FIG. 6 is a block diagram of the details of FIG. 2 as adapted for a 16-value QAM (quadrature amplitude modulation) radio receiver. In FIG. 6, detector 2 divides the input signal into two signals using a hybrid circuit 21, and divides the recovered carrier sent from carrier recovery circuit 6 into two signals having a phase difference of 90° using a 90° hybrid circuit 24. The detector 2 respectively mixes the two signals output by hybrid circuit 21 with the two signals output by hybrid circuit 24 using mixers 22 and 23, and obtains an I-channel signal (I-ch) and a Q-channel signal (Q-ch).
Equalizer 3 comprises a transversal filter including delay circuits 301 and 302 which are connected in series for delaying the I-channel signal. The transversal filter includes multipliers 305 to 310 which multiply coefficients (K1 to K6, respectively) times the respective signals at the three nodes at the input of delay circuit 301, the output of delay circuit 301, and the output of delay circuit 302. Delay circuits 303 and 304 are connected for receiving the Q-channel signal, and multipliers 311 to 316 are connected in a manner similar to the connections for the I-channel signal. An adder 317 adds the outputs from multipliers 305, 306, 307, 311, 312 and 313 and provides an equalized I-channel output. An adder 318 adds the outputs from multipliers 308, 309, 310, 314, 315 and 316 and outputs an equalized Q-channel output. Finally, the transversal filter includes a coefficient control circuit 319 which changes the coefficients K1 . . . K12 in order to eliminate intersymbol interference and interchannel interference of the I-channel signal and the Q-channel signal.
Discriminator 4 in FIG. 6 comprises a discriminator 41 for discriminating the I-channel signal and a discriminator 42 for discriminating the Q-channel signal. Each of the discriminators 41, 42 executes A/D conversion for the equalized outputs (baseband frequency signal) in synchronization with the clock, and outputs 2-bit data (DATA 1 and DATA 2) and an error signal (ERROR) which indicates an error between the intrinsic voltage of the signal discriminated by the data and the actual input signal. The respective 2-bit data (DATA 1 and DATA 2) of the I-channel signal and the Q-channel signal are output to output terminals 51 to 54. The first data bits (DATA 1) and the error signals (ERROR) are output to the coefficient control circuit 319 of equalizer 3.
Carrier recovery circuit 6 is composed of a phase error detection circuit 61 and a voltage controlled oscillator 62 which is controlled by the phase error detection circuit 61 and outputs the recovered carrier to the detector 2.
Clock regeneration circuit 7 comprises a hybrid circuit 71, a mixer 72 and a low-pass filter 73 which together square the input intermediate frequency signal and extract a baseband component. A bandpass filter 74 extracts a clock frequency component, a limiter 75 generates a rectangular wave output based on the filtered clock frequency component, and a phase detector 76 detects the phase difference between the rectangular wave output and the regenerated clock. A low-pass filter 78 outputs a low frequency component of the detected output, and a clock oscillator 77 is controlled by this low frequency component to output the regenerated clock. The regenerated clock is also output, via the variable phase shifter 10, to discriminator 4, coefficient control circuit 319, carrier recovery circuit 6 and abnormal receiving condition detection circuit 9.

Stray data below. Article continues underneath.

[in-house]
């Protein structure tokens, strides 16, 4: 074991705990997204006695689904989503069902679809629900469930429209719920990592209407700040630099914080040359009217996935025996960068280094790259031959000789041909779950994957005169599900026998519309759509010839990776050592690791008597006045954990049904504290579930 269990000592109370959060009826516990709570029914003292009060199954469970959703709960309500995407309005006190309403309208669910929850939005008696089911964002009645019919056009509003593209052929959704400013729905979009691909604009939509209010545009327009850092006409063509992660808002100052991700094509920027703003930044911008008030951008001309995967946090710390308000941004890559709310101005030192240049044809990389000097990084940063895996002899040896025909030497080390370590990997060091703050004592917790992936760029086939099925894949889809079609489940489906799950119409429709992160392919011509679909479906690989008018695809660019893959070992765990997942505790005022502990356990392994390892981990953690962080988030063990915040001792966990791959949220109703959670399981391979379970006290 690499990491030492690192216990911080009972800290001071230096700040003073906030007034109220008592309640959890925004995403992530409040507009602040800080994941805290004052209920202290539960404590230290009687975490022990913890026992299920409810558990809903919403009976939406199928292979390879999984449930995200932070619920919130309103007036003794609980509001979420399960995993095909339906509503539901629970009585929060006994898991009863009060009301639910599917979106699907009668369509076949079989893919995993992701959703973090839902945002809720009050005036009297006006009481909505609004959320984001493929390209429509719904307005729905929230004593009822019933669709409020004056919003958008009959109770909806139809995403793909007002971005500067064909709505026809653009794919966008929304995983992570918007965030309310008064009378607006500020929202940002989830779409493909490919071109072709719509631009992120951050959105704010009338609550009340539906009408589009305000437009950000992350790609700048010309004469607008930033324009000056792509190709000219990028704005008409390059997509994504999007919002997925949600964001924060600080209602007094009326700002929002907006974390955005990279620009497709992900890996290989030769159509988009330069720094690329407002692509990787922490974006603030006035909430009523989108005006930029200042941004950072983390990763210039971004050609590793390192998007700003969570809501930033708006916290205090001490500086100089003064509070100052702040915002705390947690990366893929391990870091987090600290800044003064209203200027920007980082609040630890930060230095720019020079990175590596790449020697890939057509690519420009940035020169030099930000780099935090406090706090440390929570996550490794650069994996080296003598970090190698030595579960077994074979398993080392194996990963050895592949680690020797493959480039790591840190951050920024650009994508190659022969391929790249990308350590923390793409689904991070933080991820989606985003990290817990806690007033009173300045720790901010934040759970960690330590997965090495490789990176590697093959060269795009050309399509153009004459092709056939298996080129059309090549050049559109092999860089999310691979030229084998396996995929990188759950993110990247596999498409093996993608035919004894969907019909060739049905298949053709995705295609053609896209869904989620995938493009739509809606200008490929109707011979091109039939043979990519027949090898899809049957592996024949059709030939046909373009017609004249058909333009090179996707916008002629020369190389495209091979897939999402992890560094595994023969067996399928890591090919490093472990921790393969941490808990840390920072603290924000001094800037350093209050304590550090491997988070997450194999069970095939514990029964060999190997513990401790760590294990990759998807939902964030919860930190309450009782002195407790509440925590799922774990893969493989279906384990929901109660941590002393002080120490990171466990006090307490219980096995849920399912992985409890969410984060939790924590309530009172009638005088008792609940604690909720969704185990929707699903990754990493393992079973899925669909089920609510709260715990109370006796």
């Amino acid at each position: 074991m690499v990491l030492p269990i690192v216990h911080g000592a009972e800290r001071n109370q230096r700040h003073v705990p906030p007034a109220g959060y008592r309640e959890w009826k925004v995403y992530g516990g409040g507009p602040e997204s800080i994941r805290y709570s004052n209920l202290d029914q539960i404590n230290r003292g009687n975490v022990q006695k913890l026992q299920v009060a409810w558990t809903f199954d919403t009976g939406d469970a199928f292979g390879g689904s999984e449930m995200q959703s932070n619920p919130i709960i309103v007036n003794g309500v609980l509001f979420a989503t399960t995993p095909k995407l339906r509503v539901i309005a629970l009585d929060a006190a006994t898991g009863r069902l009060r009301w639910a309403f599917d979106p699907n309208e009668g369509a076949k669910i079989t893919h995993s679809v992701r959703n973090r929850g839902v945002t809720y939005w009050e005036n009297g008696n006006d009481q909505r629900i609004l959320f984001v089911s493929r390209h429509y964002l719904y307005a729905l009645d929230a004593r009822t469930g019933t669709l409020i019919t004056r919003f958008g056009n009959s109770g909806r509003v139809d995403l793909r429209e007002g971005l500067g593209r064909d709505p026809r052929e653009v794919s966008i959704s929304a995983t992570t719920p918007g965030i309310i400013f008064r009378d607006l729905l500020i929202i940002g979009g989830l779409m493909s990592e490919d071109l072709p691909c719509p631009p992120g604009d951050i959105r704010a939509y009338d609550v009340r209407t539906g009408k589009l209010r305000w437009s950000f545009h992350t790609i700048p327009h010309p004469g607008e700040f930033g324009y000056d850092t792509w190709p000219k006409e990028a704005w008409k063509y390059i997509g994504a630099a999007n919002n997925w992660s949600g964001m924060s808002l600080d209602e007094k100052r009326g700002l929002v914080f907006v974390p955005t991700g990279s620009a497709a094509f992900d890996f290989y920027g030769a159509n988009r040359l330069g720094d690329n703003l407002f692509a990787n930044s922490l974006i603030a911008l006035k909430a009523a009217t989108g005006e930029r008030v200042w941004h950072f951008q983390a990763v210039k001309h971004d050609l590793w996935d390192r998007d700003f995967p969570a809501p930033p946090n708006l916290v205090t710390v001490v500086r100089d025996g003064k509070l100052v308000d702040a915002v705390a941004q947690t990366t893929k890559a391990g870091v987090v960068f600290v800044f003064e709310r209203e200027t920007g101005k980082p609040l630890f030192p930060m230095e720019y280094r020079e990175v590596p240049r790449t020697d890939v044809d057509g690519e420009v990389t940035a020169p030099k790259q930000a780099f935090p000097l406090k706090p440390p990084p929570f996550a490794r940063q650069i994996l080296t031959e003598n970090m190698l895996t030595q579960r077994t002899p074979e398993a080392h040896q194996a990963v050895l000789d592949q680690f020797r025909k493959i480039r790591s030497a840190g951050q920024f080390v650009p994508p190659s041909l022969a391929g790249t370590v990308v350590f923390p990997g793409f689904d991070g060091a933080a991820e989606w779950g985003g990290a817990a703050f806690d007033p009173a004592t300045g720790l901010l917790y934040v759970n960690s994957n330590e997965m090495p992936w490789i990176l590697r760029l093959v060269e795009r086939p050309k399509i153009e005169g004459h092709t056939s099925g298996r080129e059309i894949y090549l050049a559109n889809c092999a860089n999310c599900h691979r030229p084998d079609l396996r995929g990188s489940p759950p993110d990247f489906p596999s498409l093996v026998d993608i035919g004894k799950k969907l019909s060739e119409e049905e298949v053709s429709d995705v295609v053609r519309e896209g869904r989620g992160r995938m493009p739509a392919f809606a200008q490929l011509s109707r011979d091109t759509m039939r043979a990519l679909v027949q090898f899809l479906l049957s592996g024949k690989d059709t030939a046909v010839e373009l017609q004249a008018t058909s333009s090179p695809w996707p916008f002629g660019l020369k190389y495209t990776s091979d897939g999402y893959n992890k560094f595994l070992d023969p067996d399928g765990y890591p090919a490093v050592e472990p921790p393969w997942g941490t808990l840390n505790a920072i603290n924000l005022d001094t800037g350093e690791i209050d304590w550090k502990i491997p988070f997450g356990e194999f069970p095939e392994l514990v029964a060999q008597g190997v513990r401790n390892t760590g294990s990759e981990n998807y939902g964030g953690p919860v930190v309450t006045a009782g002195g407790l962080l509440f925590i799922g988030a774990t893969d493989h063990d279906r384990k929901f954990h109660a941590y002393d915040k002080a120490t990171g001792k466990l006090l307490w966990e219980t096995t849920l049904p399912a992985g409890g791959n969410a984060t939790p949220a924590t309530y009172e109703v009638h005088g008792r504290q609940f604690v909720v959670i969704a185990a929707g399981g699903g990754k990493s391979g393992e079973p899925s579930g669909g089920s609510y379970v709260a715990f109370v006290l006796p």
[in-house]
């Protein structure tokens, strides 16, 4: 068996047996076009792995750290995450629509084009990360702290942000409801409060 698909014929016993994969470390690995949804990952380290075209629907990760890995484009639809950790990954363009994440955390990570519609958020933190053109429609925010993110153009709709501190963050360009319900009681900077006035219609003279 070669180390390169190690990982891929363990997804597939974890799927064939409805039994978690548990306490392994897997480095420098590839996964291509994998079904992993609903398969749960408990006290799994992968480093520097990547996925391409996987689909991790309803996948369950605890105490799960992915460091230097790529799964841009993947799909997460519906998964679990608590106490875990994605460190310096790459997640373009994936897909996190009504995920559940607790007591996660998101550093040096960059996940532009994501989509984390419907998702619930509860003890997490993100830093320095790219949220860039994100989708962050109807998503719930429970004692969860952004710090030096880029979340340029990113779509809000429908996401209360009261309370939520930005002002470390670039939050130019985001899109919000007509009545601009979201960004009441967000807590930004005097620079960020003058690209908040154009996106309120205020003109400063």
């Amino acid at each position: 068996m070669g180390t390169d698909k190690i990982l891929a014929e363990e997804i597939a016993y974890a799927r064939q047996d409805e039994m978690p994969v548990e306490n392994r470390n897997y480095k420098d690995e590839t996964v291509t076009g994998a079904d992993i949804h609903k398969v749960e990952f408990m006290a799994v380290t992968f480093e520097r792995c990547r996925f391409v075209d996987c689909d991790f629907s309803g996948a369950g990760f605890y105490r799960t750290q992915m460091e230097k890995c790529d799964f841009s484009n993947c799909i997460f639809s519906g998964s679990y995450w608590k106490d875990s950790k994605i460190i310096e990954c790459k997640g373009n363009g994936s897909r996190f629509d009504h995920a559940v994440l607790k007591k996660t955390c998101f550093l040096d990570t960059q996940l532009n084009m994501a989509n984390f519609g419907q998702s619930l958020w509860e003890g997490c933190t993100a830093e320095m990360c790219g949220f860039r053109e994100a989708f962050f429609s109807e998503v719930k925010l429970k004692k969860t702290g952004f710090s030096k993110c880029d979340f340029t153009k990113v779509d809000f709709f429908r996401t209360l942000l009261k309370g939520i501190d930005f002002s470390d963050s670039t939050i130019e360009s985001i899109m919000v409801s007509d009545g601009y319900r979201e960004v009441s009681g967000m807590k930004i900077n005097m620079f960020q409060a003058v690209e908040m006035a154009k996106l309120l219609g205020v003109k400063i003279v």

The abnormal receiving condition detection circuit 9 is composed of a discriminator 91 which executes A/D conversion for the equalized Q-channel output at a timing which is shifted slightly from the determined discrimination timing. A judging circuit 92 measures the frequency with which the lower bit of discriminator 91 differs from the lower bit of the discriminator 42 (DATA 2) and determines when it has exceeded a predetermined value. A low frequency oscillator 93 generates a low frequency sawtooth wave for gradually changing the phase shift of variable phase shifter 10 when the above determination is made by the judging circuit 92. The variable phase shifter 10 is formed by an LC circuit having a variable capacitance element or a one-shot multivibrator which is capable of varying its hold time.
When a signal is received normally (with a low amount of distortion), the I-channel and Q-channel baseband frequency signals are detected by detector 2, equalized by equalizer 3 comprising the transversal filter for removing the distortion, and converted to output data by discriminator 4. In this case, the discriminating time must be synchronized to the sending side because equalization and carrier recovery are carried out based on the discriminated data. If distortion in the received signal increases due to, for example fading, equalization, carrier recovery and clock regeneration are no longer carried out correctly because the distortion exceeds the capability of equalizer 3. As a result, synchronization with the sending side is destroyed and the normal baseband frequency signal cannot be obtained. The abnormal receiving condition detection circuit 9 detects such an abnormal receiving condition by determining that the frequency with which the result of discrimination at the predetermined time varies from the result of discrimination at a point shifted slightly from the predetermined time, by an amount which exceeds the predetermined value. A low frequency sawtooth wave is output to variable phase shifter 10 in order to gradually change the clock phase. The amplitude of the sawtooth wave is set for indicating the phase shift of variable phase shifter 10 in a range from 0° to 360°. As a result, the discriminating time is synchronized periodically to the sending side. When distortion due to, for example fading, is reduced, equalization, carrier recovery and clock regeneration are sequentially carried out in synchronization with the sending side, and thereafter synchronization with the sending side is maintained by clock regeneration circuit 7. The abnormal receiving condition detection circuit 7 stops the output of the low frequency signal to the variable phase shifter 10 when the normal receiving condition is recovered.